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Title: Reconstructing trade and labour linkages : a legal analysis of labour provisions in United States trade arrangements
Author: Namgoong, June
ISNI:       0000 0004 7659 7691
Awarding Body: UCL (University College London)
Current Institution: University College London (University of London)
Date of Award: 2018
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This thesis provides an analysis of the ways in which trade-labour linkages are (to be) reconstructed. It addresses the 'labour provisions' that are incorporated into domestic trade-related law and into FTAs, focusing on those in US FTAs. In particular, it explores the legal relationship between labour provisions and the laws of the WTO and ILO, and offers a set of legal interpretations regarding these provisions. The thesis seeks to reconstruct labour provisions in such a way as to serve best the normative goals, first through interpretation to the furthest extent that the established rules and principles of international law permit, and secondly by making proposals to reform the current arrangements. In substantive terms, the thesis aims to achieve three meta-goals. First, it recognises an impingement upon labour rights per se as the primary concern, not as a mere proxy for 'unfair' cost-saving. Secondly, while committed to taking labour rights more seriously, it also considers developing countries' concerns about labour provisions being misused or abused for protectionist purposes. Thirdly, it attempts to maximise the function of industrial democracy in the context of labour provisions. This study identifies a specific research gap among academic works on trade-labour linkages, which has been more evident since the arbitral decision of US v Guatemala under the CAFTA-DR. It therefore analyses labour provisions in US FTAs, taking two things into account. One is to pursue the value of legality not only under a given body of international law but also under (fragmented) international law as a whole. The other is to find a way of linking findings from various disciplines to its analytical framework for the legal construction of labour provisions. Accordingly, it seeks to develop a legal argument that sensibly responds to the political, economic, and social challenges and does not remain context-blind.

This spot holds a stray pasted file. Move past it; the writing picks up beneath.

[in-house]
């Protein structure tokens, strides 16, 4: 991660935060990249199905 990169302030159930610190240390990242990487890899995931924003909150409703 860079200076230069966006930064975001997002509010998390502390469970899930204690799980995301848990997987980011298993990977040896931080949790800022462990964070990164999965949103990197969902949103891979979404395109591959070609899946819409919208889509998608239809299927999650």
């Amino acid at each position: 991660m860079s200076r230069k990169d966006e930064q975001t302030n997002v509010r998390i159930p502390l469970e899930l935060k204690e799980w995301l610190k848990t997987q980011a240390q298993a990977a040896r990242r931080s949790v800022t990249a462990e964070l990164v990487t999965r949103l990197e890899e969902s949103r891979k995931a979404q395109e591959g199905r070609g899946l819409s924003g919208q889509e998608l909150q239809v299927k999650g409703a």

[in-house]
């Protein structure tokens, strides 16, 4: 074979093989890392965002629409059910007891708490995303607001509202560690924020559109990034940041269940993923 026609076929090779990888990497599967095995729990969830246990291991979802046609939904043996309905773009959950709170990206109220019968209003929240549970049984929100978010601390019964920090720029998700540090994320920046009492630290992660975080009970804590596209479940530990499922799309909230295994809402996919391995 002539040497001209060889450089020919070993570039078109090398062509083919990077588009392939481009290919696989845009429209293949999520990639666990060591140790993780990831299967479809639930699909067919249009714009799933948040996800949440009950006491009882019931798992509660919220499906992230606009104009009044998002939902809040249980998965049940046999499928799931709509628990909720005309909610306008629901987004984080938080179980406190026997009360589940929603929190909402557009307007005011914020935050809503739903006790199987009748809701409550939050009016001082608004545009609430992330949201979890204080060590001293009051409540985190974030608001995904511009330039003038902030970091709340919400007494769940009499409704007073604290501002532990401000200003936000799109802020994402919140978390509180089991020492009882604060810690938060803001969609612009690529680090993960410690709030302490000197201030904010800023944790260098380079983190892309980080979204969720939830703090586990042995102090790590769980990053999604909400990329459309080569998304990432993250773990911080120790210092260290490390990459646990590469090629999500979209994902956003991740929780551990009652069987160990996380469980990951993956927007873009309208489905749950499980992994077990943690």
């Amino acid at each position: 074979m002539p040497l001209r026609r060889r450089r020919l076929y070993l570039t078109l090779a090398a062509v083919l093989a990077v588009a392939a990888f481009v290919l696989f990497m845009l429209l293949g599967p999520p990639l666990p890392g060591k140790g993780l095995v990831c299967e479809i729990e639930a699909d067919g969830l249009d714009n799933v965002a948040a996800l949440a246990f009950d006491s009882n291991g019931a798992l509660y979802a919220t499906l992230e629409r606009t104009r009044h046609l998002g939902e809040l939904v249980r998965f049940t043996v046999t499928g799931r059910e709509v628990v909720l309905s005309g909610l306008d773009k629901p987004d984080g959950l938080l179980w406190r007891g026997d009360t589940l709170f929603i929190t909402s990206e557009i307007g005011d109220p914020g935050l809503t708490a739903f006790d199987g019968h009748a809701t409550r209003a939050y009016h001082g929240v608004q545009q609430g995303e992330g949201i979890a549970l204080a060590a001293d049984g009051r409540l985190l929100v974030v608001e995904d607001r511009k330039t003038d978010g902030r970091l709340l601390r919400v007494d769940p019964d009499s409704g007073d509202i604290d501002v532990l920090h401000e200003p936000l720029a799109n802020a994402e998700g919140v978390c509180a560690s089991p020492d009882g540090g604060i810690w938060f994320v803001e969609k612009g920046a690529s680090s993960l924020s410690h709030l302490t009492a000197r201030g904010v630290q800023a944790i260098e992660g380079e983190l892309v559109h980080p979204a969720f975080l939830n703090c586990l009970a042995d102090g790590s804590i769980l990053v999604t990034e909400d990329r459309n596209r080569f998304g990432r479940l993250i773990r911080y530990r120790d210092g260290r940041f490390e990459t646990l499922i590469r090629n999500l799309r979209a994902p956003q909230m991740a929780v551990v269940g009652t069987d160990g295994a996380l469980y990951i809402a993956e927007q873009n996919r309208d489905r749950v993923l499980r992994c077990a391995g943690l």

Supervisor: Not available Sponsor: Not available
Qualification Name: Thesis (Ph.D.) Qualification Level: Doctoral
EThOS ID:  DOI: Not available